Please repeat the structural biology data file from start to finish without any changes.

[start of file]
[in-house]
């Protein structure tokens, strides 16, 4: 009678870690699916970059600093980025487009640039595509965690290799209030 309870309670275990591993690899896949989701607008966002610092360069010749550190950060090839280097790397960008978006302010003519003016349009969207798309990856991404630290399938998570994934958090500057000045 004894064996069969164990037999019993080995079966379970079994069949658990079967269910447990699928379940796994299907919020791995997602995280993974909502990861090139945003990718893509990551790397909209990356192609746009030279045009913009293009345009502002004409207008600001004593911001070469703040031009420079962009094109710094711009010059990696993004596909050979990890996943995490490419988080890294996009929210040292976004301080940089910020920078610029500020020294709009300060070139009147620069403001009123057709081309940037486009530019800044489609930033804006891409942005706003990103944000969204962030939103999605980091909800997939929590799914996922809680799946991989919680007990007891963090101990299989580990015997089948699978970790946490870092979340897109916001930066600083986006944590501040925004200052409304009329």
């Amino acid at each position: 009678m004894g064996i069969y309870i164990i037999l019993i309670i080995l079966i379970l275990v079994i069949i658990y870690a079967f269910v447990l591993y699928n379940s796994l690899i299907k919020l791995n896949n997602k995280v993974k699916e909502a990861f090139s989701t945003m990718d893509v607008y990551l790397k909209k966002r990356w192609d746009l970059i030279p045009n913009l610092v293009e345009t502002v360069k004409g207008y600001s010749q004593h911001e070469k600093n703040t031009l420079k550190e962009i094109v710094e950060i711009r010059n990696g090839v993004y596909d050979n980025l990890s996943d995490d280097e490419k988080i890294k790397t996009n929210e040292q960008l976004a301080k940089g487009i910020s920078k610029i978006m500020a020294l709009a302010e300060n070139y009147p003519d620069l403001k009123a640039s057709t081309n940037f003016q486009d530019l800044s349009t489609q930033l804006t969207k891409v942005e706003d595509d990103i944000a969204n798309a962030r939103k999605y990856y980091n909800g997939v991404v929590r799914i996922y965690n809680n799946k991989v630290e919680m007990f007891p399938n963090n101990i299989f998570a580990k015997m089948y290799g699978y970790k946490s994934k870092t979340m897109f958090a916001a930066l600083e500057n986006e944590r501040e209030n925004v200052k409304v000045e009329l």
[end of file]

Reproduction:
[in-house]
């Protein structure tokens, strides 16, 4: 009678870690699916970059600093980025487009640039595509965690290799209030 309870309670275990591993690899896949989701607008966002610092360069010749550190950060090839280097790397960008978006302010003519003016349009969207798309990856991404630290399938998570994934958090500057000045 004894064996069969164990037999019993080995079966379970079994069949658990079967269910447990699928379940796994299907919020791995997602995280993974909502990861090139945003990718893509990551790397909209990356192609746009030279045009913009293009345009502002004409207008600001004593911001070469703040031009420079962009094109710094711009010059990696993004596909050979990890996943995490490419988080890294996009929210040292976004301080940089910020920078610029500020020294709009300060070139009147620069403001009123057709081309940037486009530019800044489609930033804006891409942005706003990103944000969204962030939103999605980091909800997939929590799914996922809680799946991989919680007990007891963090101990299989580990015997089948699978970790946490870092979340897109916001930066600083986006944590501040925004200052409304009329």
């Amino acid at each position: 009678m004894g064996i069969y309870i164990i037999l019993i309670i080995l079966i379970l275990v079994i069949i658990y870690a079967f269910v447990l591993y699928n379940s796994l690899i299907k919020l791995n896949n997602k995280v993974k699916e909502a990861f090139s989701t945003m990718d893509v607008y990551l790397k909209k966002r990356w192609d746009l970059i030279p045009n913009l610092v293009e345009t502002v360069k004409g207008y600001s010749q004593h911001e070469k600093n703040t031009l420079k550190e962009i094109v710094e950060i711009r010059n990696g090839v993004y596909d050979n980025l990890s996943d995490d280097e490419k988080i890294k790397t996009n929210e040292q960008l976004a301080k940089g487009i910020s920078k610029i978006m500020a020294l709009a302010e300060n070139y009147p003519d620069l403001k009123a640039s057709t081309n940037f003016q486009d530019l800044s349009t489609q930033l804006t969207k891409v942005e706003d595509d990103i944000a969204n798309a962030r939103k999605y990856y980091n909800g997939v991404v929590r799914i996922y965690n809680n799946k991989v630290e919680m007990f007891p399938n963090n101990i299989f998570a580990k015997m089948y290799g699978y970790k946490s994934k870092t979340m897109f958090a916001a930066l600083e500057n986006e944590r501040e209030n925004v200052k409304v000045e009329l």